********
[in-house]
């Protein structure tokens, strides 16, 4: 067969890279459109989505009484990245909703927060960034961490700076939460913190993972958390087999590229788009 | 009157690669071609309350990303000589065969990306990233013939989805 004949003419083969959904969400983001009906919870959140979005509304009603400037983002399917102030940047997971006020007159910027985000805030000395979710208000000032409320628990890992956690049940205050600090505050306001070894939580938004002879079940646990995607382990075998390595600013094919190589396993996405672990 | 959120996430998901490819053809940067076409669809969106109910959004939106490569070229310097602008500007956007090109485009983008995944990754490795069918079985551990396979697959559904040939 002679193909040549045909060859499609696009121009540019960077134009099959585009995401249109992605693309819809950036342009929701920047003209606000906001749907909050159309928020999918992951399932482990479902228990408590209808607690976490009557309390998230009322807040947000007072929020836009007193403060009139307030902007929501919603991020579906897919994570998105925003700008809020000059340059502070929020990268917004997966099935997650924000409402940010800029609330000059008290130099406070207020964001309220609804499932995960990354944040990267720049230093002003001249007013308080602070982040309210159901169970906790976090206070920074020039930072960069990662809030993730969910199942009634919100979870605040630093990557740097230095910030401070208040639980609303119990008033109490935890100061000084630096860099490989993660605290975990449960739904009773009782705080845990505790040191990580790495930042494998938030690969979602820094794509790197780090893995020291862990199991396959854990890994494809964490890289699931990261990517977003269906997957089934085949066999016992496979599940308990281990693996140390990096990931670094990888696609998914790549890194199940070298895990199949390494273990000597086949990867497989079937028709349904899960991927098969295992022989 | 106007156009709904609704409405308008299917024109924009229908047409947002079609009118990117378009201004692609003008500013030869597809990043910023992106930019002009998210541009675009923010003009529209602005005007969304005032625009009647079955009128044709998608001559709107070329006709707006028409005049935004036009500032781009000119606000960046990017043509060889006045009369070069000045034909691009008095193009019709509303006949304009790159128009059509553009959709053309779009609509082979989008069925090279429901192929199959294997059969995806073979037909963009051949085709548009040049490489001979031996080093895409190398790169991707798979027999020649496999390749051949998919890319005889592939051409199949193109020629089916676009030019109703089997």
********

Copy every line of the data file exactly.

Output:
[in-house]
């Protein structure tokens, strides 16, 4: 067969890279459109989505009484990245909703927060960034961490700076939460913190993972958390087999590229788009 | 009157690669071609309350990303000589065969990306990233013939989805 004949003419083969959904969400983001009906919870959140979005509304009603400037983002399917102030940047997971006020007159910027985000805030000395979710208000000032409320628990890992956690049940205050600090505050306001070894939580938004002879079940646990995607382990075998390595600013094919190589396993996405672990 | 959120996430998901490819053809940067076409669809969106109910959004939106490569070229310097602008500007956007090109485009983008995944990754490795069918079985551990396979697959559904040939 002679193909040549045909060859499609696009121009540019960077134009099959585009995401249109992605693309819809950036342009929701920047003209606000906001749907909050159309928020999918992951399932482990479902228990408590209808607690976490009557309390998230009322807040947000007072929020836009007193403060009139307030902007929501919603991020579906897919994570998105925003700008809020000059340059502070929020990268917004997966099935997650924000409402940010800029609330000059008290130099406070207020964001309220609804499932995960990354944040990267720049230093002003001249007013308080602070982040309210159901169970906790976090206070920074020039930072960069990662809030993730969910199942009634919100979870605040630093990557740097230095910030401070208040639980609303119990008033109490935890100061000084630096860099490989993660605290975990449960739904009773009782705080845990505790040191990580790495930042494998938030690969979602820094794509790197780090893995020291862990199991396959854990890994494809964490890289699931990261990517977003269906997957089934085949066999016992496979599940308990281990693996140390990096990931670094990888696609998914790549890194199940070298895990199949390494273990000597086949990867497989079937028709349904899960991927098969295992022989 | 106007156009709904609704409405308008299917024109924009229908047409947002079609009118990117378009201004692609003008500013030869597809990043910023992106930019002009998210541009675009923010003009529209602005005007969304005032625009009647079955009128044709998608001559709107070329006709707006028409005049935004036009500032781009000119606000960046990017043509060889006045009369070069000045034909691009008095193009019709509303006949304009790159128009059509553009959709053309779009609509082979989008069925090279429901192929199959294997059969995806073979037909963009051949085709548009040049490489001979031996080093895409190398790169991707798979027999020649496999390749051949998919890319005889592939051409199949193109020629089916676009030019109703089997």